Bad Bunny’s Show-Opening Performance Was a Milestone Moment for Latin Music at the Grammys
Sunday night at 8:00 p.m. ET, one tweet captured the moment perfectly: “Taylor Swift dancing while Benito sings is what you didn’t know you needed to see.”
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What Latin music fans have long known the world really needed to see was Latin artists performing en español at the Grammys. Bad Bunny — real name Benito Antonio Martínez Ocasio — stepped into the moment in magnificent fashion, not simply performing a medley of songs, but opening the show with a painstakingly detailed and exhilarating homage to his native Puerto Rico and the Dominican Republic. Tradition and culture were presented in the form of dances, dancers and imagery — including the eye-popping cabezones (or big heads) representing icons like rapper Tego Calderón and the late poet and independence advocate Julia de Burgos, not household names for American audiences, but ones worth their time to read about. Musically, Bad Bunny managed to traverse a broad gamut of genres, initially singing while accompanied by Puerto Rican pleneros — and later, by the 10-piece band of Dahian “El Apechao,” from the Dominican Republic.
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It could not have been more local. And yet, it could not have been more universal, a brilliant example of how regional music can have international appeal and cross boundaries of tradition and language if executed convincingly — and, as Bad Bunny so emotionally articulated, “with love.”
The overwhelmingly positive reception to the performance ( Billboard ranked it just behind an all-star celebration of hip-hop’s 50th anniversary as the night’s best), including Taylor Swift’s merengue moves in front of the camera, may end up marking a pivotal moment for the Grammy awards and their longstanding conflicted relationship with Latin music.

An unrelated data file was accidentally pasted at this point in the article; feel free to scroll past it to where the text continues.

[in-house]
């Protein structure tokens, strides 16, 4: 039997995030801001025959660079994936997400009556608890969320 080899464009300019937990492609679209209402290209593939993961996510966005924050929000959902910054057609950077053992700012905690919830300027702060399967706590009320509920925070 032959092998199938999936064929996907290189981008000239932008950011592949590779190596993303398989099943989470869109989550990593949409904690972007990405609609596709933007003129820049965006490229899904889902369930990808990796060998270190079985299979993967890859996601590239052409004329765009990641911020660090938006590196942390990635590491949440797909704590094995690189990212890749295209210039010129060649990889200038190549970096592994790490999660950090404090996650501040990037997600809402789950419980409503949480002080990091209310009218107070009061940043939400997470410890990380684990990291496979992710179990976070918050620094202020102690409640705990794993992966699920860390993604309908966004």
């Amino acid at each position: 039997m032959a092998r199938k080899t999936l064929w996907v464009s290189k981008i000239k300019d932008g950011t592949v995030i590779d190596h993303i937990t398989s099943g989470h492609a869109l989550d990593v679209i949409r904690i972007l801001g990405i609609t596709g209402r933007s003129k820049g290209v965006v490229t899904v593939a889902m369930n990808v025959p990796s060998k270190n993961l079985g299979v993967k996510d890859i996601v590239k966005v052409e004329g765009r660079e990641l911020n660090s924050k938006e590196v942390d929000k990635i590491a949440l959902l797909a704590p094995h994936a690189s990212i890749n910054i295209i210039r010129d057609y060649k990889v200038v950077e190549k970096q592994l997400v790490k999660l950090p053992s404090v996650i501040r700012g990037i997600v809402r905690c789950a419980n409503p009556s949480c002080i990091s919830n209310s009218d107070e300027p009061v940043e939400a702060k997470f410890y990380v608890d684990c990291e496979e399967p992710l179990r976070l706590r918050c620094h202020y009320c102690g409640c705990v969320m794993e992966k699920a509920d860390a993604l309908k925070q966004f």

For years, the show has largely steered clear not only of music in Spanish, but of Latin artists overall. A full decade ago, Billboard wrote about the unintended consequences of their exclusion: At a time when Hispanics were already the biggest minority in the country, and when at the time one in 10 Grammy viewers identified as Hispanics, most Latin acts didn’t even bother to show up to the Grammys anymore. After all, they seldom were asked to perform, their awards were almost always relegated to the pre-telecast and the impact of a win was severely mitigated by the lack of exposure.
Five years later in 2018, when “Despacito” was nominated for record and song of the year (and lost both awards), not that much had changed. As Billboard reported at the time, less than a dozen Latin acts had performed live at the telecast in the previous 30 years, a list of performs that included Gloria Estefan, Linda Ronstadt, Marc Anthony and Jennifer Lopez. Roughly half of those artists — including Ricky Martin, in his now-legendary performance of “The Cup of Life” in 1999 — sang in English.
But following that underwhelming “Despacito” performance, the Grammys took a major step — and something of a gamble — by opening the show in 2019 with a Latin number, featuring a slew of big-name acts: Camila Cabello, J Balvin, Ricky Martin, Arturo Sandoval and even American rapper Young Thug. Led by Cabello, by then a mainstream star in the States, they performed primarily in English, but the sentiment and vibe was undeniably Latin.
It would be a harbinger of things to come. In 2020, Rosalía performed “Malamente” in Spanish at the ceremony, backed by handclaps and dancers. In 2021, it was Bad Bunny, take one, performing his hit “Dákiti” alongside Jhayco. In 2022, it was Balvin again, this time with María Becerra, and singing in Spanish.
It culminated this year, with an opening number that, more than a performance, was a manifesto of Latin Caribbean culture — one that would have been unimaginable for mainstream television, much less as the opening of an award show, just a decade ago.
All told, in five years, the Grammys managed to showcase and highlight Latin music and artists more than they had done across the 30 years prior, normalizing its presence in the telecast until it no longer risked losing eyeballs if the show dared to begin in another language.
Late as it may be, it’s a moment to celebrate.
For years, we’ve lamented the fact that Latin music — which we define as music performed largely in Spanish — has been relegated to that no-man’s land of “otherness”: It’s in another language, therefore fans won’t listen to it, they’ll tune out, they’ll shun it. As it turns out, fans will listen to what they want, regardless of language.
Yes, Latin music is enjoying a shining moment of recognition and consumption that is higher today than at any other point in history. Then again, it’s impossible to deny the popularity of Bad Bunny, the most-streamed artist in the U.S. and the world, or of J Balvin when he performed the year before. The question is: Does the bar really need to be set that high for us to get a foot in the door?
Latin music has long been an intrinsic and essential part of the social and cultural fabric of this country, an entrenched DNA and contributions that go beyond the growing population numbers. We are part of this whole. Let’s continue recognizing it as such.
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